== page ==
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The Decline of the Episcopal Church

The Decline of the Episcopal Church

By David W. Virtue, DD
July 24, 2017

The Episcopal Church lost almost a quarter of its members from 1986 to 2010, within the context of a rapidly rising population. Between 2010 and 2015, TEC's baptized membership dropped further by 172,000 to 1,779,335, meaning the overall drop in membership from 1980 to 2015 was on the order of 30%.

This and other findings were made by Dr. Jeremy Bonner, a Durham-based researcher and reported by David Goodhew for Covenant, the weblog of The Living Church in a no holds barred look at the decline of The Episcopal Church.

During the 1990s, average Sunday attendance was relatively stable, but from around 2000, serious decline set in. This has continued and TEC's average Sunday attendance dropped by nearly one third between 2000 and 2015, from 857,000 in 2000 to 579,780 by 2015. While there is some regional variation, substantial decline has been happening across the country.

The rate of baptism has been cut almost in half over a thirty-year period. But the rate of decline has steepened. Child baptisms increased slightly in the early 1980s, then declined dramatically from around 1990. That decline has continued since 2010. In 2000, TEC baptized 46,603 children, but new numbers show that in 2015, TEC baptized 24,069 children, nearly half the number baptized in 2000.

Adult baptism's decline was even more striking. In 2015, 3,305 adults were baptized by TEC, less than half the number of adults TEC baptized in 2000: 7,231.

However startling the drop in baptisms, the most dramatic data was for marriages. Here the decline was shown to be steady, from 38,913 in 1980 to 11,613 in 2010. This dropped further to 9149 in 2015. In other words, in 2015 TEC married less than a quarter of the number it married in 1980!

Comparison with other churches and other denominations was equally revealing. Are things worse for TEC than elsewhere, or sometimes better? Bonner's research showed that between 1980 and 2010, some American denominations grew (notably Roman Catholicism, the Southern Baptist Convention, Mormons and Pentecostals -- although some of these have seen their rate of growth shrink in recent years) and others have declined to varying degrees. TEC is not the worst performing of U.S. denominations, but it is one of the worst. The mainline churches have, in the main, done worse than the non-mainline.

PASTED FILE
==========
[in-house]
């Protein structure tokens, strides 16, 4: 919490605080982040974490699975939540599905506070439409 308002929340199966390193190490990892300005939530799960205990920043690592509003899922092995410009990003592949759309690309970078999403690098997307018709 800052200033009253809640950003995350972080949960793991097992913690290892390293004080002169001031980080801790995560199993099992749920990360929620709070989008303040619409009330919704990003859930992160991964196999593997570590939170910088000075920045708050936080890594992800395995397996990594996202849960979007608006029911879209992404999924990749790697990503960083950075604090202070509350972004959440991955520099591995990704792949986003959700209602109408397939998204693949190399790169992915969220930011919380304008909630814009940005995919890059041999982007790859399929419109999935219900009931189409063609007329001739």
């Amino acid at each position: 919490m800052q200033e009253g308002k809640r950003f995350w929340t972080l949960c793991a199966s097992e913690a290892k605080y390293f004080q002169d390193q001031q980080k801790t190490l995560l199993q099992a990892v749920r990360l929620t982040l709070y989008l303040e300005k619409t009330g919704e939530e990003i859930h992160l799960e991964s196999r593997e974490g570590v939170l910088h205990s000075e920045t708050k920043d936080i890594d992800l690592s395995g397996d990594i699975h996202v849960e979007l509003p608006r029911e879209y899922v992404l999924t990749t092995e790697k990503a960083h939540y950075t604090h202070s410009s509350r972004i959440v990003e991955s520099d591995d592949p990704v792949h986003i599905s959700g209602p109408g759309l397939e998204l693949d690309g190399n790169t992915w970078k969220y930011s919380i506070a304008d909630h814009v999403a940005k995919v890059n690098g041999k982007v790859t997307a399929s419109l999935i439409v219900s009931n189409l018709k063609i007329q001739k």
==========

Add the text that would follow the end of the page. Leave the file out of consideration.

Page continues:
From the early 1990s TEC has started around 12 congregations a year across the United States, markedly fewer than in the 1970s and '80s and vastly fewer than in the 1950s and '60s (when between 40 and 100 were being founded each year). Wider evidence suggests that disinterest in starting new congregations correlates with a greater propensity to decline.

Division? One explanation is division. TEC lost a number of congregations in recent years to what is now the Anglican Church in North America (ACNA). But TEC has declined by a far larger amount than can be accounted for by such divisions. Moreover, in several key metrics, TEC's decline long predates these divisions. Even if you add TEC and ACNA together, Anglicanism in the United States has dramatically declined in recent years, notes Bonner.

What are the lessons for the wider Church? U.S. Anglicanism operates in a very different context to other parts of Anglicanism. That said, there is much for wider Anglicanism to learn from the U.S. experience. Bonner's analysis shows how TEC has dramatically declined in recent years. There is a sense that the wider Anglican Communion has not awakened to how far and fast that decline has happened.

VOL. Not true. The Global South, especially GAFCON, have been made painfully aware of TEC's losses from several sources including VOL over the years..

In significant parts of the United States, TEC has ceased or will soon cease to have a meaningful presence. That said, those who write TEC off are overstating their case. Despite severe decline, it remains a substantial presence in parts of the nation, especially in some major cities.

The article examined data from the Episcopal Church's dioceses in the United States. It did not include overseas dioceses, such as those in Province IX, where the situation is quite different.

The Rev. Dr. David Goodhew is director of ministerial practice at Cranmer Hall, St. John's College, Durham University, England. The full article which can be seen here:


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